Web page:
SALT LAKE CITY REFUGEE RESETTLEMENT - At least 30 US governors have said they don't want Syrian refugees to come to their states. But conservative, red-state Utah not only welcomes refugees but over the years has resettled 60, 000. Lucky Severson reports from Salt Lake City on why Utah has a history of welcoming strangers and what religious groups are doing to help out.
- KQED World: Mon, Jun 20, 2016 -- 10:30 AM
- KQED World: Mon, Jun 20, 2016 -- 3:30 AM
- KQED World: Sun, Jun 19, 2016 -- 12:00 PM
- KQED World: Sat, Jun 18, 2016 -- 7:00 AM
KQED World: Sat, Jun 11, 2016 -- 3:00 AM
DOCTORS AND END-OF-LIFE DISCUSSIONS - Many hospital patients who don't express their end-of-life wishes receive aggressive treatments that even their doctors say they wouldn't want for themselves. According to Dr. Phil Pizzo, dean emeritus of Stanford University School of Medicine, 80% to 95% of doctors say "they want to die outside the hospital. They want to die at home. They want to have their family around them. They don't want to be on life support systems."
SAINT BENEDICT'S PREPARATORY SCHOOL - In Newark, New Jersey, a city struggling with poverty, crime, and low academic performance, a school for boys led by Benedictine monks has helped 95%of its senior class go on to college by emphasizing personal responsibility, Christian community, and the Rule of St. Benedict.
- KQED World: Mon, Jun 13, 2016 -- 10:30 AM
- KQED World: Mon, Jun 13, 2016 -- 3:30 AM
- KQED World: Sun, Jun 12, 2016 -- 12:00 PM
KQED World: Sat, Jun 4, 2016 -- 3:00 AM
PAYDAY LENDERS - This week the Consumer Financial Protection Bureau proposed new rules to crack down on the payday loan industry. Store-front lenders promising easy money are a familiar sight in poor neighborhoods, and nationwide, about 12 million Americans spend more than $7 billion on payday loans each year. Payday loans offer quick access to cash when banks or credit unions can't help, and the very poor who need the money often find they have no other recourse. But critics, among them church leaders, say the practice is predatory and forces debt on those who are least able to afford it. Now churches have started programs to help the poor escape their debt. Lucky Severson reports from Birmingham, Alabama on lenders who target and trap the most vulnerable. (Originally broadcast 8/28/15)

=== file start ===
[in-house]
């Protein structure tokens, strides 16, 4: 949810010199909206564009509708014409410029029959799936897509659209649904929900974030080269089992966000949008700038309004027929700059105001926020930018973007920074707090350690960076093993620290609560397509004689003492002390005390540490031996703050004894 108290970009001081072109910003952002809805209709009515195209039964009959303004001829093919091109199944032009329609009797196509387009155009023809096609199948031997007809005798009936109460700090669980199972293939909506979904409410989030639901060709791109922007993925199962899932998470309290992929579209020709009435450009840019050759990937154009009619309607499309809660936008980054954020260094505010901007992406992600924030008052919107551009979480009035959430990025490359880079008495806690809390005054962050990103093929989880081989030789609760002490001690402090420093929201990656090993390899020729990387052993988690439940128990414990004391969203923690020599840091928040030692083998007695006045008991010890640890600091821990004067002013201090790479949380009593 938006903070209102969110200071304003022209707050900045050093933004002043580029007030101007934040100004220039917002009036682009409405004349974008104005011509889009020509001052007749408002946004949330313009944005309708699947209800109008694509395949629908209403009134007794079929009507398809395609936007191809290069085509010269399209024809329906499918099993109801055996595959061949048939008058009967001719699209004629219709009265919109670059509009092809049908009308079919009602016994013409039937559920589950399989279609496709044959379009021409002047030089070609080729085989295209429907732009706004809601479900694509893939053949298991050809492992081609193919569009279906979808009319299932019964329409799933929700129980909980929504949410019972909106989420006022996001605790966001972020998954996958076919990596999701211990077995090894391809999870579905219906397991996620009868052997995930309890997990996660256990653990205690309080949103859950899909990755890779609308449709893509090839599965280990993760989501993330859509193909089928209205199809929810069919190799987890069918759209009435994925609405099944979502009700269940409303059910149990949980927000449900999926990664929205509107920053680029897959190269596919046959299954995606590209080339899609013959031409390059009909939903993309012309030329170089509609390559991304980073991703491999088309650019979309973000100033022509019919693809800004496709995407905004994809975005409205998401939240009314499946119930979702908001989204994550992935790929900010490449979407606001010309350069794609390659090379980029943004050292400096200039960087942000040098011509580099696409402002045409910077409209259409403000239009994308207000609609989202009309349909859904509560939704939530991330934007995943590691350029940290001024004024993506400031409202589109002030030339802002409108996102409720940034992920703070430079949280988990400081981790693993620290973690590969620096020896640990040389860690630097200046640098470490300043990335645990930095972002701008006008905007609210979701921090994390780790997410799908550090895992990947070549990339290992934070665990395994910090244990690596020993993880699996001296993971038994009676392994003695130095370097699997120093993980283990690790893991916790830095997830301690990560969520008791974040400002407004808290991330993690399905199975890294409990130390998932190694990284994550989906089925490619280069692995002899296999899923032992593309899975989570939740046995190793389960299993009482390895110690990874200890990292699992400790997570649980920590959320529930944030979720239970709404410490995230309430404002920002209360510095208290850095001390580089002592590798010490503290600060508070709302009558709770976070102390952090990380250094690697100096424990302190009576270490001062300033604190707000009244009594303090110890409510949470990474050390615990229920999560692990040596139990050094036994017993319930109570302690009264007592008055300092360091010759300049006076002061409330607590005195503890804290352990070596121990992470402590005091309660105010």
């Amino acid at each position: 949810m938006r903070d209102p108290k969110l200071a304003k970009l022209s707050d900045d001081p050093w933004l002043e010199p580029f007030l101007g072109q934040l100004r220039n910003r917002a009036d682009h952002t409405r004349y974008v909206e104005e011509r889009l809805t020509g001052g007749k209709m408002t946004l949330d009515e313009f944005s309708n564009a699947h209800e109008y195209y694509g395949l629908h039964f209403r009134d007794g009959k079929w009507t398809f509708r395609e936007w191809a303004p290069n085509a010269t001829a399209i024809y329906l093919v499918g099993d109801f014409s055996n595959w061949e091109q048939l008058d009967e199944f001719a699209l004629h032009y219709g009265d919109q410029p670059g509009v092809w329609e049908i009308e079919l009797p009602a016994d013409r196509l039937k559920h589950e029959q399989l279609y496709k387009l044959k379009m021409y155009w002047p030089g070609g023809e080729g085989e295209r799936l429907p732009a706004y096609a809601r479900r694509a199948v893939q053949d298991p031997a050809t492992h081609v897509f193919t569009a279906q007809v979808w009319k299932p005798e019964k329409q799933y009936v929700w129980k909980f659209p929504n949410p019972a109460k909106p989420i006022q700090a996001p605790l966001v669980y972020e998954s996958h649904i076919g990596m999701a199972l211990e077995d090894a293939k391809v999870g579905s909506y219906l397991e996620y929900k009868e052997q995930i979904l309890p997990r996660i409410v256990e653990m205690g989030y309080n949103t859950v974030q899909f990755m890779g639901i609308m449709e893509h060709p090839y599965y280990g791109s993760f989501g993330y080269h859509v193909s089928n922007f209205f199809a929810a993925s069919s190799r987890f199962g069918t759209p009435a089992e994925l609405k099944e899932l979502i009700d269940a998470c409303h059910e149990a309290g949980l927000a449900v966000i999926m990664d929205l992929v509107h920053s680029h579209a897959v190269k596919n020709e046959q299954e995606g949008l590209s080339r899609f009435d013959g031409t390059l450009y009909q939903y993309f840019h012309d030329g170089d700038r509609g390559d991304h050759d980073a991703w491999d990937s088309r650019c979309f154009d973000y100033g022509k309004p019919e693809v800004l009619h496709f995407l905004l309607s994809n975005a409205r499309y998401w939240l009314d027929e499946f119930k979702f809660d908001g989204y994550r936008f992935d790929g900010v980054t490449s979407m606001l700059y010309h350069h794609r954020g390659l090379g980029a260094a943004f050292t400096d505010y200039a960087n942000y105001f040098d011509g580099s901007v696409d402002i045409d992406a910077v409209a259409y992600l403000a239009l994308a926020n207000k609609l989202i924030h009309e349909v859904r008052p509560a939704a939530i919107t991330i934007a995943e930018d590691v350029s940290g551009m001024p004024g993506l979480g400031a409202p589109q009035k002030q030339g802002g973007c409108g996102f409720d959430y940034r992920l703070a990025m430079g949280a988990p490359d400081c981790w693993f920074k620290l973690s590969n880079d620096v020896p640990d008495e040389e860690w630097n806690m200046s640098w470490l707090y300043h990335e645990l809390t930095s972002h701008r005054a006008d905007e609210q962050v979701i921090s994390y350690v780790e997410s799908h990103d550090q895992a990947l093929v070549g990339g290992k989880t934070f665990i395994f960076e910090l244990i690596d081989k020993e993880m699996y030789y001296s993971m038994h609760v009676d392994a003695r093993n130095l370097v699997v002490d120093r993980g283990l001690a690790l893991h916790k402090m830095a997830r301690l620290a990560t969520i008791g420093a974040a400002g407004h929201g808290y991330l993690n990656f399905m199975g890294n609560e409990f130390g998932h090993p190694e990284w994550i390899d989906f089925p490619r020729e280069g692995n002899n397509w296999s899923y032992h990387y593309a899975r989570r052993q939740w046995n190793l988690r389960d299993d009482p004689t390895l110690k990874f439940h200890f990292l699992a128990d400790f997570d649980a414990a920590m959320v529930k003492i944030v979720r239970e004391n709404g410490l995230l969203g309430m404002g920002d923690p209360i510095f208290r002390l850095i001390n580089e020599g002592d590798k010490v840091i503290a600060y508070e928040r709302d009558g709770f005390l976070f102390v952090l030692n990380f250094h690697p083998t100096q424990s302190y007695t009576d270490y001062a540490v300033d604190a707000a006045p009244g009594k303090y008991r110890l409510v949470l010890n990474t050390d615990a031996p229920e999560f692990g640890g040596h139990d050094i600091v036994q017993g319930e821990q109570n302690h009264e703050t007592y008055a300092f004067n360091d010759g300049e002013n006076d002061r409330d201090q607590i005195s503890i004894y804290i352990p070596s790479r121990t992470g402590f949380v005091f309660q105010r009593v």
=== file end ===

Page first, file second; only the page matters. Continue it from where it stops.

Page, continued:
THE WOMEN'S MOSQUE OF AMERICA - American Muslim women can feel marginalized at worship services in traditional mosques. Only men are allowed to lead the prayers and preach the sermons, and women are usually seated in separate areas. But at the new Women's Mosque of America, believed to be the first female-only mosque in the US, women are in charge, and participants hope to influence the larger Muslim community to be more inclusive. (Originally broadcast 7/4/15)
PACKING MEALS FOR THE HUNGRY - Churches across the country have been taking part in a special project for the charity Stop Hunger Now by sending non-perishable meals to children in poverty-stricken areas of the world. We visited Grace Community Church in Arlington, Virginia, where senior pastor John Slye said of those who were packing the meals, "Instead of hearing a sermon, they come here and be the sermon. " (Originally broadcast 12/18/15)
- KQED World: Mon, Jun 6, 2016 -- 10:30 AM
- KQED World: Mon, Jun 6, 2016 -- 3:30 AM
- KQED World: Sun, Jun 5, 2016 -- 12:00 PM